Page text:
I've been using make and makefiles for many many years, and although the concept is sound, the implementation has something to be desired.
Has anyone found any good alternatives to make that don't overcomplicate the problem?
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check out SCons. For example Doom 3 and Blender make uses of it.
I have a lot of friends who swear by CMake for cross-platform development:
It's the build system used for VTK (among other things), which is a C++ library with cross-platform Python, Tcl, and Java bindings. I think it's probably the least complicated thing you'll find with that many capabilities.
You could always try the standard autotools. Automake files are pretty easy to put together if you're only running on Unix and if you stick to C/C++. Integration is more complicated, and autotools is far from the simplest system ever.
doit is a python tool. It is based in the concepts of build-tools but more generic.
Some of the GNOME projects have been migrating to waf.
It's Python-based, like Scons, but also standalone -- so rather than require other developers to have your favorite build tool installed, you just copy the standalone build script into your project.
The build file generator
cmake (e.g. for Unix Makefiles, Visual Studio, XCode, Eclipse CDT, ...) can also generate
ninja build files since version 2.8.8 (April 2012) and, afaik,
ninja is now even the default build tool used by
It is supposed to outperform the
make tool (better dependency tracking and is also parallelized).
cmake is an already well-established tool. You can always choose later the build tool without modifying your configuration files. So if a better build is developed in the future which will be supported by
cmake you can switch to it conveniently.
Note that for c/c++ improving compilation time is sometimes limited because of headers included through the preprocessor (in particular when using header-only libs, for instance boost & eigen) which hopefully will be replaced by the proposal of modules (in a technical review of c++11 or eventually in c++1y). Check out this presentation for details on this issue.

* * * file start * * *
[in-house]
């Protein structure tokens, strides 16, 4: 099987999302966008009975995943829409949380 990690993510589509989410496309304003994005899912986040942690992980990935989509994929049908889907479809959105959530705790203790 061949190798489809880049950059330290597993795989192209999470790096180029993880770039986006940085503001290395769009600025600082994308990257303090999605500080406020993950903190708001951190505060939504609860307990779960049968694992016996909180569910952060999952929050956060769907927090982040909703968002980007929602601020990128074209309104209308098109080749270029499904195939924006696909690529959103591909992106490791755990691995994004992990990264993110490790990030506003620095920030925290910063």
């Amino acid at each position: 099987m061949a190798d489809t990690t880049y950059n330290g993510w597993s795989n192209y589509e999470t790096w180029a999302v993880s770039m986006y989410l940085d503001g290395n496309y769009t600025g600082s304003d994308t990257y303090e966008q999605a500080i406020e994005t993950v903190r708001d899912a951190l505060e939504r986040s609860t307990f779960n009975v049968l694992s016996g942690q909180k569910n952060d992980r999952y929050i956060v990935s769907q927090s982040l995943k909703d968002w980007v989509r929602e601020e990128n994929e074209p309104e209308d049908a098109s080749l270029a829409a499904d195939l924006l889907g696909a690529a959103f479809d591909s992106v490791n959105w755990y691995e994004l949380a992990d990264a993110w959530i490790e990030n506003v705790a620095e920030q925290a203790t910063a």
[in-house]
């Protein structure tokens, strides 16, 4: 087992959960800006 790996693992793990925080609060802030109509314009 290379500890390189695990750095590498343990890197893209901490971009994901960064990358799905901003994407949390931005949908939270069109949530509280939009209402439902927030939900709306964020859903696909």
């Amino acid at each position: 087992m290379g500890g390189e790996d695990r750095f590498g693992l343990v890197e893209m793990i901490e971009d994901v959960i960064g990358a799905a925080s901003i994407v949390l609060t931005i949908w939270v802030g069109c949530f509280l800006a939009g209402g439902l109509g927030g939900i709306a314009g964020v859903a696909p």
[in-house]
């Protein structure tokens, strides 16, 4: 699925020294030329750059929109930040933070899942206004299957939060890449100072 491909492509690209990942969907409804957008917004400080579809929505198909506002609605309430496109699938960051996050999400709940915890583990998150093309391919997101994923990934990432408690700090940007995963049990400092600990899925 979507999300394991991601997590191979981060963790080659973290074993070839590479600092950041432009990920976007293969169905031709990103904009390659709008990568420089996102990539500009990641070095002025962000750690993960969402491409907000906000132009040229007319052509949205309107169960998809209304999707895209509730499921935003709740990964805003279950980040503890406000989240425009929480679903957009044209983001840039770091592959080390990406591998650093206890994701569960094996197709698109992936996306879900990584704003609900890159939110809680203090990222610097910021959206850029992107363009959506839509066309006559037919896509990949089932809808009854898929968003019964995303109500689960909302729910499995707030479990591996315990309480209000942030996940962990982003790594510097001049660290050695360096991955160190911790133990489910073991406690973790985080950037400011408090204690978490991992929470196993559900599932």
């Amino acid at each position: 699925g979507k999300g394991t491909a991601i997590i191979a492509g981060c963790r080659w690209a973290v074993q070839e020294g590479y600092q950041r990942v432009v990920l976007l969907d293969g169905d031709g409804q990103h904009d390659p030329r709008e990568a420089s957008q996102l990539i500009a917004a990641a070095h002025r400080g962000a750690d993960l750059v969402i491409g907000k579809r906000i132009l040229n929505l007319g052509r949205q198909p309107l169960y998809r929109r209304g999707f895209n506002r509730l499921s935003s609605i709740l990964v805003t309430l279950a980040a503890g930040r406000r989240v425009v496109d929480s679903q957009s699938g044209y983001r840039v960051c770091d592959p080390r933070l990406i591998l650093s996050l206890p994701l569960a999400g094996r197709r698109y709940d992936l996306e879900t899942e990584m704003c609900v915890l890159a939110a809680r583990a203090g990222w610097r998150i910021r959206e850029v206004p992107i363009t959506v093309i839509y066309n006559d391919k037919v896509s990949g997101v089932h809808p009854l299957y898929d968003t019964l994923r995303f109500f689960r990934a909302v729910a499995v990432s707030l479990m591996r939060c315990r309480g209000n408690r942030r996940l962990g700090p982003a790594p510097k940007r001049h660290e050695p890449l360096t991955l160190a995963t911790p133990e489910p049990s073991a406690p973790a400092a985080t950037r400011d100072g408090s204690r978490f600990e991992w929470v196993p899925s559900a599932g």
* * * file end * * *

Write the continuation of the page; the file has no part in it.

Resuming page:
I wrote a tool called sake that tried to make writing makefile-like things very easy to read and write.
It sort of depends on what you're trying to do. If all you want is make-style target dependencies and command invocation, then Make is actually one of the better tools for the task. :-) Rake is very nice, but can be clumsy for some simple cases. Ant is of course verbosity city, but it has better support for building Java-like languages (Scala and Groovy included). Also, Ant is available everywhere. That's the main reason I use it. Because it works consistently on Windows, it's actually even more cross-platform than Make.
If you want dependency management for Java-like libraries, Maven is the canonical choice, but I personally like Buildr a lot better. It's faster and much easier to customize (it's based on Rake). Unfortunately, it isn't quite as ubiquitous as Maven just yet.
I still prefer make after having considered a bunch of the alternatives. When you auto-generated dependencies either via the compiler or something like fastdep there is not much left to do. In particular I do not want my build script to be tied to the implementation language, and I don't like writing stuff in XML when more readable alternatives are available. A tool that expose a general purpose language has merit though, but yet another interpreted language does not (afaik). What is Wrong with Make? might appeal to your point of view about moving away from make.
FlowTracer from RTDA is another good choice that I have seen used commercially in a large scale environment (tens of thousands of jobs): http://www.rtda.com/flowtracer-design-flow-infrastructure-software
It has a GUI which shows the dependency graph with color-coded boxes for jobs and ovals for files. When the number of jobs and files gets high, a GUI-based tool like FlowTracer is pretty much essential.
The initial setup cost is higher than Make. There's a learning curve for setting up your first flow using it. After that, it gets quicker.
I'm not sure if you are asking the correct question here.
Are you after a simplified make? In which case, you need to get someone who is very familiar with make to create a series of (M|m)akefiles that will simplify your problem.
Or are you wanting to look at the underlying technology? Are we wanting to enforce a design-by-contract type architecture which is built in to, and enforced in, the code design? Or possibly, the language itself, e.g. Ada and its concept of specs (interfaces) and bodies (implementations)?
Which direction you are after will definitely affect the potential results of such a question?
Basically, new ways of building systems from only those components that have really changed versus adoption of new technologies that have such mechanisms built in by design.
Sorry it's not a direct answer. Just wanted to try and get you to evaluate which path you wanted to head down.